Phony Tech Support Specialists Continue to Target Your Personal Information
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Phony Tech Support Specialists Continue to Target Your Personal Information

April 8, 2016

Phony help desk specialists are continuing to target consumers across the country. If you get a call or email from someone claiming to be from tech support, DO NOT give that person access to your computer under any circumstance!

According to reports from consumers, the bogus tech support specialists claim to be with brand name software or computer companies like Microsoft, Dell, IBM, and Hewlett-Packard (HP). In reality, they're overseas scam artists looking to steal your personal information.

The fake support specialist will tell you that your computer is malfunctioning or has been infected with malicious software (malware), then direct you to take a series of steps to fix the problem. Eventually, they will prompt you to download software or allow them to access your computer remotely. This will give the scammer access to all the data stored on your computer.

In a recent twist on this scam, the Federal Trade Commission (FTC) reports that people are getting calls from someone claiming to be from the Global Privacy Enforcement Network. Their claim? That your email account has been hacked and is sending fraudulent messages. They say they'll have to take legal action against you, unless you let them fix the problem right away. If you raise questions, the scammers turn up the pressure.

These con artists take advantage of your reasonable concerns about computer viruses and other threats. They know that computer users have heard time and again that it's important to install security software. But the purpose behind their elaborate scheme isn't to protect your computer; it's to make money.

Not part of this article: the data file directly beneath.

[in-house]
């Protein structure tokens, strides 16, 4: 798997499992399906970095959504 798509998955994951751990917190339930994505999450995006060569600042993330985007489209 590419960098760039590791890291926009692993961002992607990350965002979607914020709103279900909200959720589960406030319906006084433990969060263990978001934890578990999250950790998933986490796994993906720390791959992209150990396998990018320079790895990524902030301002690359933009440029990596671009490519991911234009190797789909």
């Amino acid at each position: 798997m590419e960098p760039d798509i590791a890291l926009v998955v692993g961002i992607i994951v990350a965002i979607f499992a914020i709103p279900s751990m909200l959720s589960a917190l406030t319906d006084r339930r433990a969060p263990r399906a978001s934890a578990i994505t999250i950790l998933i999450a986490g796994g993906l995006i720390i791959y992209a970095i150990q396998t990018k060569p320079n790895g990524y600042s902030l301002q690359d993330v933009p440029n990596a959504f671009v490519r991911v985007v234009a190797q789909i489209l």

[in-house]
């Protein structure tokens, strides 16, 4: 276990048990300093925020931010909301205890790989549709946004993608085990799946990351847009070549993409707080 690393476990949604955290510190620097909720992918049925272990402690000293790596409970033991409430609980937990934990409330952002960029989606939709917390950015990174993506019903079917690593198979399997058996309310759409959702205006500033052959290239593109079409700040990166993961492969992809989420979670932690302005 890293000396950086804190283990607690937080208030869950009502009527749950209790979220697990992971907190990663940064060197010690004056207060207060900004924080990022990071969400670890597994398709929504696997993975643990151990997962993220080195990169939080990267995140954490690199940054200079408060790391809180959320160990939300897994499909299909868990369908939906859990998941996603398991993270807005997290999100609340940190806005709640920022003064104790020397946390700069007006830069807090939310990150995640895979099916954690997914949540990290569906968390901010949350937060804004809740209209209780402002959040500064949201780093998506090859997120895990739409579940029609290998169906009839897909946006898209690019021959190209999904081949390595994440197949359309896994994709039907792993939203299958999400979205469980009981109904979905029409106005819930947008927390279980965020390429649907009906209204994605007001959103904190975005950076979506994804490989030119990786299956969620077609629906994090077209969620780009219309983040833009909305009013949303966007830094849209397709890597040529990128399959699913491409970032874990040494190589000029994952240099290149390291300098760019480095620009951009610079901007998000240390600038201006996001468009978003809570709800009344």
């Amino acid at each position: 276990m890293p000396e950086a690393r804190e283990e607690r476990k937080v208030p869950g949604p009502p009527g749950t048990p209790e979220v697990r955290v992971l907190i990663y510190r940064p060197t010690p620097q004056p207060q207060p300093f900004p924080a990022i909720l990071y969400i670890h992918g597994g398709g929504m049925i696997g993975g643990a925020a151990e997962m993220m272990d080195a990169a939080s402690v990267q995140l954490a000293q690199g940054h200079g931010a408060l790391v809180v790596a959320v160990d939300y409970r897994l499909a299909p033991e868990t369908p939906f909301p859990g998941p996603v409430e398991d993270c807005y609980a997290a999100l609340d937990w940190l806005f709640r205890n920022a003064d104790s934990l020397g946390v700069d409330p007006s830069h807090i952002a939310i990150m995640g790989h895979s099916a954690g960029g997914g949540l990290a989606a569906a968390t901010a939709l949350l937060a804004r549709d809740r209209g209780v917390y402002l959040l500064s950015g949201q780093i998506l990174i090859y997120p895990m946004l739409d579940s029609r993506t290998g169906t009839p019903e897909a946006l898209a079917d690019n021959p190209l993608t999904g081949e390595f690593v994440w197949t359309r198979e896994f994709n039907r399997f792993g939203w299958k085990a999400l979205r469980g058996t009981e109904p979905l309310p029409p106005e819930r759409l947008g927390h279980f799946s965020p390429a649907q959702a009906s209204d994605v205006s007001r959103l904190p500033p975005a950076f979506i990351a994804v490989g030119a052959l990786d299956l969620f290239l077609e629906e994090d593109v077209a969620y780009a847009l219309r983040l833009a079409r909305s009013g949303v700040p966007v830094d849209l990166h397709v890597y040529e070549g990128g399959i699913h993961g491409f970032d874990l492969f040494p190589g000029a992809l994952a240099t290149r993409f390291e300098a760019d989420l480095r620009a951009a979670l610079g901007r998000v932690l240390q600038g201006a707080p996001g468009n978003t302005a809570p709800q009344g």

If you receive a call or email from someone who claims to be with tech support, keep these helpful tips in mind:

  • NEVER share personal information with someone you do not know who contacts you.
  • Computer and software companies do not make unsolicited calls offering tech support.
  • NEVER give someone control of your computer unless you can confirm who the person is. If you need tech support, contact the computer or software company directly.
  • Getting pressure to act immediately? That's a sure sign of a scam. Hang up.
  • Be suspicious of emails that are poorly written, urgent, ask you for personal information or link to a website that does not match the organization it claims to be from.

Learn more about tech-support scams and government imposter scams at

If you have received a phony tech support email or phone call, contact the North Carolina Attorney General's Office.

Suspected tech support scams should also be reported to the FTC online at, or by calling 1-877-FTC-HELP (1-877-382-4357).